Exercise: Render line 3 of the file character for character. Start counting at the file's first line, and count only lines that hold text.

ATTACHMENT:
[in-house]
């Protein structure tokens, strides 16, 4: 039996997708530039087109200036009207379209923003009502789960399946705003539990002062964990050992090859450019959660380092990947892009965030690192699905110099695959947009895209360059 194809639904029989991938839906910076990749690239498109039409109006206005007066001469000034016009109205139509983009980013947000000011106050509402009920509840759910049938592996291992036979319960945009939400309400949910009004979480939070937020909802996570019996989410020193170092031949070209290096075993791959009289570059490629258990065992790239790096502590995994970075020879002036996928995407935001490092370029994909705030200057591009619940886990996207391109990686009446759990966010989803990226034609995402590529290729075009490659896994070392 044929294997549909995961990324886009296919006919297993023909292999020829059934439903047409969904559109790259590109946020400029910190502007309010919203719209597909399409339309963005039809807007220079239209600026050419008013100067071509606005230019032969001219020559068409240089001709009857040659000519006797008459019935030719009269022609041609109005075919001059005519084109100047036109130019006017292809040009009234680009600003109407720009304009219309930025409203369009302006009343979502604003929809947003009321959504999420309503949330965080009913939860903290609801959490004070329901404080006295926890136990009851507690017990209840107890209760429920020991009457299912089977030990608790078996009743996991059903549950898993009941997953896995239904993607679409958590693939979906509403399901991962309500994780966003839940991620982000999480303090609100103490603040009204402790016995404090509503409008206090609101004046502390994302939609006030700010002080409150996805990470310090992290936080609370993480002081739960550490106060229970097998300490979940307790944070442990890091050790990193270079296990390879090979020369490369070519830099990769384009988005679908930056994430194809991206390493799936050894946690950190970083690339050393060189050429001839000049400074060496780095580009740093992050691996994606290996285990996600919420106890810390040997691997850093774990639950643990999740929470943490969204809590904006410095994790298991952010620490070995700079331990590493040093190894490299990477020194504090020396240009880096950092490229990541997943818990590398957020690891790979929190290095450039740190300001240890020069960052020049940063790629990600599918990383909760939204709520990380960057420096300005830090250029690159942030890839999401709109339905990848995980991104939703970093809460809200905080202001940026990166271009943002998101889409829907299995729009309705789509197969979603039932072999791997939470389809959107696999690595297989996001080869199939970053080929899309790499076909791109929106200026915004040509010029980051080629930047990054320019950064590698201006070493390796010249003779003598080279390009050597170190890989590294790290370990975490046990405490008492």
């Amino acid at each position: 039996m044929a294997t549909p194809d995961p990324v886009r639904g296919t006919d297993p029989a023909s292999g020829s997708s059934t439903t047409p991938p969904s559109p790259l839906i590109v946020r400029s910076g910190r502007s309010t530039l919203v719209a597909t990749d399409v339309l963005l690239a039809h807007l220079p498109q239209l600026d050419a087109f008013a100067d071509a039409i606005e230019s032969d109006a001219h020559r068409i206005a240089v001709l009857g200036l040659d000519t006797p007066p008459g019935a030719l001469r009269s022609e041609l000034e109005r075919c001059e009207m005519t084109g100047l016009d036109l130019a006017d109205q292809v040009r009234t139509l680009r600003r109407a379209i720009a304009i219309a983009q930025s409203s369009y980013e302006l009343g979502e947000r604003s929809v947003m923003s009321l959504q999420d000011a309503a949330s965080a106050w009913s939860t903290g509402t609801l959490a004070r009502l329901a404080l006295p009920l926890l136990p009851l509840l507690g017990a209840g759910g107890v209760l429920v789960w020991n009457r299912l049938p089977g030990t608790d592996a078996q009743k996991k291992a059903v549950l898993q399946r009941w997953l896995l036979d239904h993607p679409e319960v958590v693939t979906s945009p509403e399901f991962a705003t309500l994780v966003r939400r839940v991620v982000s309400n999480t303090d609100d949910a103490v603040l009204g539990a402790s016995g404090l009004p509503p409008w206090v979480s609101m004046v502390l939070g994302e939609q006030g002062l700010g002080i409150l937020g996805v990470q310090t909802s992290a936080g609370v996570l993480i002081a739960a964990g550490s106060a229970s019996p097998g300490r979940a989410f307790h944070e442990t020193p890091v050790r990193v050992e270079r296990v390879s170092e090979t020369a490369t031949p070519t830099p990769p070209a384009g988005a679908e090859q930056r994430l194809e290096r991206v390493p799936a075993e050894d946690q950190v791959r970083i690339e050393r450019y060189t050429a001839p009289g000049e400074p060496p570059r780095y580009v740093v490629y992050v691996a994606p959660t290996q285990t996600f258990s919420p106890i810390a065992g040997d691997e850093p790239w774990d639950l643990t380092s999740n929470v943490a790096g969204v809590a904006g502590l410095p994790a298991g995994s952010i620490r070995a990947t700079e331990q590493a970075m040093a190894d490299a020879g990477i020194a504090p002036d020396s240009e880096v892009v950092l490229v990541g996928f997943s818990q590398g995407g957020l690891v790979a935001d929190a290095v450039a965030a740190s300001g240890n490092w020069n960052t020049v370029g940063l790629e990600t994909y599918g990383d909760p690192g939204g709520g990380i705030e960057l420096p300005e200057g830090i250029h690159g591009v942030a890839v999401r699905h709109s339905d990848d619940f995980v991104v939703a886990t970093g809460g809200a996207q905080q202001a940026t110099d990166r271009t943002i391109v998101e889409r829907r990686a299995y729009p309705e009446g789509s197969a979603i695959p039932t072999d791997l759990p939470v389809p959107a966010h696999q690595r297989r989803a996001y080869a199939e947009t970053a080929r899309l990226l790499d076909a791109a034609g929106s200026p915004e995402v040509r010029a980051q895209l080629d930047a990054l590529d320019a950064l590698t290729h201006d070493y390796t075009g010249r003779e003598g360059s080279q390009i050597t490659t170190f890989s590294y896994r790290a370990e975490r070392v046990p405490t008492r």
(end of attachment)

């Amino acid at each position: 039996m044929a294997t549909p194809d995961p990324v886009r639904g296919t006919d297993p029989a023909s292999g020829s997708s059934t439903t047409p991938p969904s559109p790259l839906i590109v946020r400029s910076g910190r502007s309010t530039l919203v719209a597909t990749d399409v339309l963005l690239a039809h807007l220079p498109q239209l600026d050419a087109f008013a100067d071509a039409i606005e230019s032969d109006a001219h020559r068409i206005a240089v001709l009857g200036l040659d000519t006797p007066p008459g019935a030719l001469r009269s022609e041609l000034e109005r075919c001059e009207m005519t084109g100047l016009d036109l130019a006017d109205q292809v040009r009234t139509l680009r600003r109407a379209i720009a304009i219309a983009q930025s409203s369009y980013e302006l009343g979502e947000r604003s929809v947003m923003s009321l959504q999420d000011a309503a949330s965080a106050w009913s939860t903290g509402t609801l959490a004070r009502l329901a404080l006295p009920l926890l136990p009851l509840l507690g017990a209840g759910g107890v209760l429920v789960w020991n009457r299912l049938p089977g030990t608790d592996a078996q009743k996991k291992a059903v549950l898993q399946r009941w997953l896995l036979d239904h993607p679409e319960v958590v693939t979906s945009p509403e399901f991962a705003t309500l994780v966003r939400r839940v991620v982000s309400n999480t303090d609100d949910a103490v603040l009204g539990a402790s016995g404090l009004p509503p409008w206090v979480s609101m004046v502390l939070g994302e939609q006030g002062l700010g002080i409150l937020g996805v990470q310090t909802s992290a936080g609370v996570l993480i002081a739960a964990g550490s106060a229970s019996p097998g300490r979940a989410f307790h944070e442990t020193p890091v050790r990193v050992e270079r296990v390879s170092e090979t020369a490369t031949p070519t830099p990769p070209a384009g988005a679908e090859q930056r994430l194809e290096r991206v390493p799936a075993e050894d946690q950190v791959r970083i690339e050393r450019y060189t050429a001839p009289g000049e400074p060496p570059r780095y580009v740093v490629y992050v691996a994606p959660t290996q285990t996600f258990s919420p106890i810390a065992g040997d691997e850093p790239w774990d639950l643990t380092s999740n929470v943490a790096g969204v809590a904006g502590l410095p994790a298991g995994s952010i620490r070995a990947t700079e331990q590493a970075m040093a190894d490299a020879g990477i020194a504090p002036d020396s240009e880096v892009v950092l490229v990541g996928f997943s818990q590398g995407g957020l690891v790979a935001d929190a290095v450039a965030a740190s300001g240890n490092w020069n960052t020049v370029g940063l790629e990600t994909y599918g990383d909760p690192g939204g709520g990380i705030e960057l420096p300005e200057g830090i250029h690159g591009v942030a890839v999401r699905h709109s339905d990848d619940f995980v991104v939703a886990t970093g809460g809200a996207q905080q202001a940026t110099d990166r271009t943002i391109v998101e889409r829907r990686a299995y729009p309705e009446g789509s197969a979603i695959p039932t072999d791997l759990p939470v389809p959107a966010h696999q690595r297989r989803a996001y080869a199939e947009t970053a080929r899309l990226l790499d076909a791109a034609g929106s200026p915004e995402v040509r010029a980051q895209l080629d930047a990054l590529d320019a950064l590698t290729h201006d070493y390796t075009g010249r003779e003598g360059s080279q390009i050597t490659t170190f890989s590294y896994r790290a370990e975490r070392v046990p405490t008492r």